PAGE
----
Aug 4th - 2:34 pm
Rep. Anthony Weiner, who took to the Times this morning to explain his angry outburst on the House floor over the defeat of the Zadroga Act, told attendees at a union convention today that more Democrats should follow his lead.
“I don’t think people are turning on the TV and saying, ‘The Democrats are too outraged,’” Weiner said during a speech at the RWDSU convention in Orlando, Fla. “I think the problem is that we’re not yelling enough.”
Weiner said Democrats too often shy away from taking the battle to the Republicans, adding: “We sometimes come into knife fights carrying library books,” adding: “I’m sick and tired of sitting at the altar of Olympia Snowe and Joe Lieberman.”
The Brooklyn/Queens congressman has taken some heat for his display, during which he directed the bulk of his vitriol at his fellow New Yorker, Republican Rep. Peter King, another sponsor of the bill, for failing to whip sufficient votes for its passage.
The battle between the two lawmakers continued in subsequent interviews.
King criticized Weiner and his fellow Democrats for requiring a two-thirds majority to pass the bill, protecting marginals from having to take a potentially dangerous vote on a GOP amendment that would prevent any first responders who were illegal immigrants from collecting the health benefits.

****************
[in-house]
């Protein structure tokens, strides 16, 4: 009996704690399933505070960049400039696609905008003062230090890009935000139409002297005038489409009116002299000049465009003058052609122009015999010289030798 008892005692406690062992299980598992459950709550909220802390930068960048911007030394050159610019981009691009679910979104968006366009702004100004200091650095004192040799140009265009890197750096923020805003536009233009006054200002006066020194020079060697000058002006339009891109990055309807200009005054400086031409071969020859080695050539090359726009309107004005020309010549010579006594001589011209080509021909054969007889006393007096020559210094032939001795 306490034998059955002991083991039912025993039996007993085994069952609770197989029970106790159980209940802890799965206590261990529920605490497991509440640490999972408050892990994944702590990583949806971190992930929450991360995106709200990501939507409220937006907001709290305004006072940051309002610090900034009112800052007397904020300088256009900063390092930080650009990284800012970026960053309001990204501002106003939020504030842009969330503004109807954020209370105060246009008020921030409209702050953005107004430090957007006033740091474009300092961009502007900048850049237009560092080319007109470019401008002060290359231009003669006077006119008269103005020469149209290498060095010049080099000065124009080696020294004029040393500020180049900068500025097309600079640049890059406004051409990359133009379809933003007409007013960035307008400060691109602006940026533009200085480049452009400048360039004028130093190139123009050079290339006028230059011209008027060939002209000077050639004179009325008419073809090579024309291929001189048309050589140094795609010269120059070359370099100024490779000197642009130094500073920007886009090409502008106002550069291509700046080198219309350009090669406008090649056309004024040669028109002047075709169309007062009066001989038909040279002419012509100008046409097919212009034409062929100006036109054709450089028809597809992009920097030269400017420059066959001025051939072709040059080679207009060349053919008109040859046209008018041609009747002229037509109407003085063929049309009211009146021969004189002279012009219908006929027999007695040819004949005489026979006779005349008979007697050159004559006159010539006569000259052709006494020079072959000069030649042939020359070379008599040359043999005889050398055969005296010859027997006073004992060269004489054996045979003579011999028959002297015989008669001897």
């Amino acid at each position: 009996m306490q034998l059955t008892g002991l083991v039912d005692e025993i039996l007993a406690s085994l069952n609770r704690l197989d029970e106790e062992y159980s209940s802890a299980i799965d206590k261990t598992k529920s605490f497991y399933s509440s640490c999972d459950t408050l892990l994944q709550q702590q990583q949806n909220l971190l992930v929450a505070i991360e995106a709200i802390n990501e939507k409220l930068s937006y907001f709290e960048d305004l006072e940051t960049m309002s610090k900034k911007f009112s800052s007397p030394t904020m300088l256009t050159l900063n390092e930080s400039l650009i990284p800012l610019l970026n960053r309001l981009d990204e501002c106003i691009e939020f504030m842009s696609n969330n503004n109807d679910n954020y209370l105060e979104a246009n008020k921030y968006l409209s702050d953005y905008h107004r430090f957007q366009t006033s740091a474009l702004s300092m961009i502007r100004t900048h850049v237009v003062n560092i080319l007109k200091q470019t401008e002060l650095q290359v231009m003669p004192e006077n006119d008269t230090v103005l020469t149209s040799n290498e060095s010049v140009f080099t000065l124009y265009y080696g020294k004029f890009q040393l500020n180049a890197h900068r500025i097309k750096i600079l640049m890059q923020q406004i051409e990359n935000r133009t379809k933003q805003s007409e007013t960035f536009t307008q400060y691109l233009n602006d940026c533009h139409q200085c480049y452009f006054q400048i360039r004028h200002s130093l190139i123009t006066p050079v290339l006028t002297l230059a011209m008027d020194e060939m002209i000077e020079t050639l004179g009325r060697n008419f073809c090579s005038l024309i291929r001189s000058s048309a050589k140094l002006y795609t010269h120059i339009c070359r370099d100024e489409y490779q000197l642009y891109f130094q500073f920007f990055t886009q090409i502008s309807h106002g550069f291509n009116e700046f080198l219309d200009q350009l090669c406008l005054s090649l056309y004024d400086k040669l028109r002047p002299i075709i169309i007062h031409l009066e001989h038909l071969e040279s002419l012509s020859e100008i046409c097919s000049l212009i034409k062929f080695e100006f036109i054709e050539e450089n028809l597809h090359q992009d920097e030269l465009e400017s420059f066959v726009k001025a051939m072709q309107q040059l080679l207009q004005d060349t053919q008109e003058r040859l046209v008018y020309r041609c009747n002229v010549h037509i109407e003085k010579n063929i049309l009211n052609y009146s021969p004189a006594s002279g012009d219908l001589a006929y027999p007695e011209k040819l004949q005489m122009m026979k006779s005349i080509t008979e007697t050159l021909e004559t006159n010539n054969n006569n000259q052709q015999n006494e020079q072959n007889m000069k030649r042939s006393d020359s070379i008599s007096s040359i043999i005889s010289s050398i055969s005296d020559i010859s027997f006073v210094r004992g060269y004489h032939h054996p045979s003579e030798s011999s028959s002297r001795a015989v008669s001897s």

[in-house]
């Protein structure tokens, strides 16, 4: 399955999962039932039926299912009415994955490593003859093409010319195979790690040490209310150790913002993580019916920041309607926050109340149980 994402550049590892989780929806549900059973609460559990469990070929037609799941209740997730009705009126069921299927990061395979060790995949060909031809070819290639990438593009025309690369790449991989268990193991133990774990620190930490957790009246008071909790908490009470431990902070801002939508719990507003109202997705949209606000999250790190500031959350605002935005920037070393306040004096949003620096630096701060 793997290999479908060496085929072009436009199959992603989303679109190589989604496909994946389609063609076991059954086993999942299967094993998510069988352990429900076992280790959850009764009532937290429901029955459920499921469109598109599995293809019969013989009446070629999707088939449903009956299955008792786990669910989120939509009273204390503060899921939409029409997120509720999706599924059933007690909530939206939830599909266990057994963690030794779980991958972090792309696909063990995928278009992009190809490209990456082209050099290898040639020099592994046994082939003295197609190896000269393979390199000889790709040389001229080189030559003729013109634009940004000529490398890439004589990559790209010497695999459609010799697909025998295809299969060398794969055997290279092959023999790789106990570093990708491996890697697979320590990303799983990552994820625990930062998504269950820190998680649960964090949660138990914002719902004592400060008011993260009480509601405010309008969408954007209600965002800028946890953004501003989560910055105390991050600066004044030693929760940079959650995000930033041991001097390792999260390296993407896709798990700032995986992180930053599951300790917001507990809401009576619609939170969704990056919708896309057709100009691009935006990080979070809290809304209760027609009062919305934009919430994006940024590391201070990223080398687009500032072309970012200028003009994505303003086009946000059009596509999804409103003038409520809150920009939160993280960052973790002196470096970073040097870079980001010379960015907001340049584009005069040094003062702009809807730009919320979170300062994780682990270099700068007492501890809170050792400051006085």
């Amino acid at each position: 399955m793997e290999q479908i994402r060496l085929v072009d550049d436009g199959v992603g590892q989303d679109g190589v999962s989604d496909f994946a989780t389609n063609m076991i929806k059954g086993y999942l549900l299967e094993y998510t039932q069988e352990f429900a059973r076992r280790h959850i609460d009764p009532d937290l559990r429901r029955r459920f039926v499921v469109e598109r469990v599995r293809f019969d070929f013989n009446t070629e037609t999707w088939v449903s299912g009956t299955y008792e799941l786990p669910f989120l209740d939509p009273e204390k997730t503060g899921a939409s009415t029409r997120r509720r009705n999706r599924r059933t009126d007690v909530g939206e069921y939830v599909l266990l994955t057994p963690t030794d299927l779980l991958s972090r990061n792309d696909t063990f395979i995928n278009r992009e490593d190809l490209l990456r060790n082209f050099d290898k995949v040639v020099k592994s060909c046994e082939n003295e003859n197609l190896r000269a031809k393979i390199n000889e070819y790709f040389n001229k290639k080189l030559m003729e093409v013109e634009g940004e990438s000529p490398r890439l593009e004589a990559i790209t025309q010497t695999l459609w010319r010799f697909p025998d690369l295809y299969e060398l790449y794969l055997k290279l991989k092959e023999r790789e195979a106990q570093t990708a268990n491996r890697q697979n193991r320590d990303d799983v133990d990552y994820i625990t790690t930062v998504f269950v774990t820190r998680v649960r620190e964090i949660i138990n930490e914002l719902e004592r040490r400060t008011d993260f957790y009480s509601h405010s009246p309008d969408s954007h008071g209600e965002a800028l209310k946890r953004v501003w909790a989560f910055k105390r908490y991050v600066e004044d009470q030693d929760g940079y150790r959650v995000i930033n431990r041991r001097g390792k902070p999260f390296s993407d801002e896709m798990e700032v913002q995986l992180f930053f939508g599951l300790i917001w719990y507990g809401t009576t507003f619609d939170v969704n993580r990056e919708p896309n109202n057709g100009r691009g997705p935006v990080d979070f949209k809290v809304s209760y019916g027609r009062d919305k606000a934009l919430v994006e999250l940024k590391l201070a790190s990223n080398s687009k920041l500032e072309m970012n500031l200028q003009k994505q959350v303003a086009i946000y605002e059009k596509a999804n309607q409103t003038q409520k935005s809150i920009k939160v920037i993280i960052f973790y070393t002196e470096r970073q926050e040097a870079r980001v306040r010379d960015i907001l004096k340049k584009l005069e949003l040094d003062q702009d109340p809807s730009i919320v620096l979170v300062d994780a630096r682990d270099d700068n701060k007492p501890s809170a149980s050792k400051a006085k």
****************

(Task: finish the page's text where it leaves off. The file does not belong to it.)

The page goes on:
Aug 4th - 2:11 pm
Senate Democratic Conference Leader John Sampson sat down with me this afternoon for an interview that will air this evening on “Capital Tonight” and insisted that there is indeed a three-way “framework” agreement on SUNY empowerment, but, as he said: “The devil’s in the details.”
According to Sampson, there was a meeting last night between his aide, Paul Rivera; Larry Schwartz, secretary to Gov. David Paterson; and Dean Fuleihan, who is Assembly Speaker Sheldon Silver’s right-hand man; at which this supposed deal was hammered out.
However, the statement released last night was a one-house affair, featuring Sampson and the two holdouts – Sens. Brian Foley and Bill Stachowski. Usually, deals are announced in joint statements, or at least multiple statements from all the players involved.
Further muddying the waters, Paterson said this morning: “I don’t know exactly what the framework is that the senators are looking at.”
Nevertheless, Sampson was steadfast in his talking points, explaining to me: